Time to Get Rid of All That Hot Air

2 December 2010

ECO did some maths and was astounded to find that surplus Assigned Amount Units (AAUs) under the Kyoto Protocol range between 7 to 11 GT CO2 for the first commitment period.  That’s well more than one-third of all 2020 emissions reduction targets currently pledged by Annex I countries! ECO thinks that is the definition of a wake-up call.
If all of those surplus AAUs are carried over to the second commitment period, the carbon trading game will be fixed in favor of higher pollution levels. That kind of magical accounting will look great on the books, but the planet will still be boiling. This is why the overflow of surplus AAUs is called ‘hot air.’
It’s no secret that hot air is due to an erroneous calculation of future expected emissions for Russia and eastern European countries such as Ukraine and not because of the implementation of effective climate change mitigation policies.
A minor rewrite of Paragraph 13 of Article 3 can easily get us out of this quagmire. ECO advocates setting a stringent discount factor so that the annual average amount of emissions carried over is capped.  For compliance in the next commitment period, a limited number of banked AAUs should only be used domestically in countries holding surpluses.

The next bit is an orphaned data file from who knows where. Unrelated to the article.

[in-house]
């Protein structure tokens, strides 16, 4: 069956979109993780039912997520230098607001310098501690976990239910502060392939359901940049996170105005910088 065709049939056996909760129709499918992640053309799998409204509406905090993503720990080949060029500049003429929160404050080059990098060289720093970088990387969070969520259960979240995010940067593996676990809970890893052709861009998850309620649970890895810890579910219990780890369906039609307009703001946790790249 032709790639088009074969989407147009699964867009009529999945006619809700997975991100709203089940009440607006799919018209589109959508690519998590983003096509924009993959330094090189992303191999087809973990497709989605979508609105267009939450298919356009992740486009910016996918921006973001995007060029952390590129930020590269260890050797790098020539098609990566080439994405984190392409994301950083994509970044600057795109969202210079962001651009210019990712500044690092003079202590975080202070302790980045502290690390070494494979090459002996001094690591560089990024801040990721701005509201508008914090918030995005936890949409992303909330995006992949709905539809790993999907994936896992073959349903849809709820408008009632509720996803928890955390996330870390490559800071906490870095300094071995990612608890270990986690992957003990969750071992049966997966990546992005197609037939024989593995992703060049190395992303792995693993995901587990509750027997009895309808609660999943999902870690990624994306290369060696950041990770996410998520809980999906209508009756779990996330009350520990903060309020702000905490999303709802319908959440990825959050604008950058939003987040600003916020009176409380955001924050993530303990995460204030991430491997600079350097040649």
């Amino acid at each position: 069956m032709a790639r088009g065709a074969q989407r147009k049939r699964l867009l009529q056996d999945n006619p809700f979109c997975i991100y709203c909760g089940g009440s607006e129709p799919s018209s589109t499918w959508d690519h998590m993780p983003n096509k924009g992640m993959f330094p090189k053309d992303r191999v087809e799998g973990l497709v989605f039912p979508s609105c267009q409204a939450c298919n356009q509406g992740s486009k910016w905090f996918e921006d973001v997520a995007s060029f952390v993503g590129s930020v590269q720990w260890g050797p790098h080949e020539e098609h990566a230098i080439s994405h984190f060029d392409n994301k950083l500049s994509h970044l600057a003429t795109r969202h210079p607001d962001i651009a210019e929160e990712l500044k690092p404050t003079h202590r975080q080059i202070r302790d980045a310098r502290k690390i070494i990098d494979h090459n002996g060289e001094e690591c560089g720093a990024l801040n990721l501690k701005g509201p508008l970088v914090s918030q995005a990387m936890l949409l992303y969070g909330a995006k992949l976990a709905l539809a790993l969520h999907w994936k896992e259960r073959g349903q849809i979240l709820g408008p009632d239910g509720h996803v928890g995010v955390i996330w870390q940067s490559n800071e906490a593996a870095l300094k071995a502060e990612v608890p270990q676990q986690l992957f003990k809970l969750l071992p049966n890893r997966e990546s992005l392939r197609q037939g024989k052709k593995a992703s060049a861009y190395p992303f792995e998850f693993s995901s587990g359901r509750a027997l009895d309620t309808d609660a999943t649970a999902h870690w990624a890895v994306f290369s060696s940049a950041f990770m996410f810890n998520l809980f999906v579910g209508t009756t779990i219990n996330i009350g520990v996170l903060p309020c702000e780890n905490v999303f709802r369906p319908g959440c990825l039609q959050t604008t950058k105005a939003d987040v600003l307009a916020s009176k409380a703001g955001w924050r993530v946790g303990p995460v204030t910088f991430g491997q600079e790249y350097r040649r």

Furthermore, legal provisions should be agreed that prevent the ‘laundering’ of first commitment period AAUs via the sale of second period AAUs. If hot air is not fully addressed, ECO questions the viability of international emissions trading as a mechanism after 2012.
What it comes down to is this: you cannot cheat the atmosphere. Instead of using magic accounting tricks with AAUs, Parties should concentrate on innovative approaches that reduce emissions in the real atmosphere.

Support CAN

Help us build power in the climate movement by contributing a one-time or recurring donation that will go to supporting our global work as well as various activities and campaigns in communities in different regions.

Donate to CAN

Stay informed

Subscribe to receive monthly updates on the latest on the climate movement including the content from across the network, upcoming climate change events, news articles and opinion pieces on climate, straight to your inbox.

Subscribe to our newsletter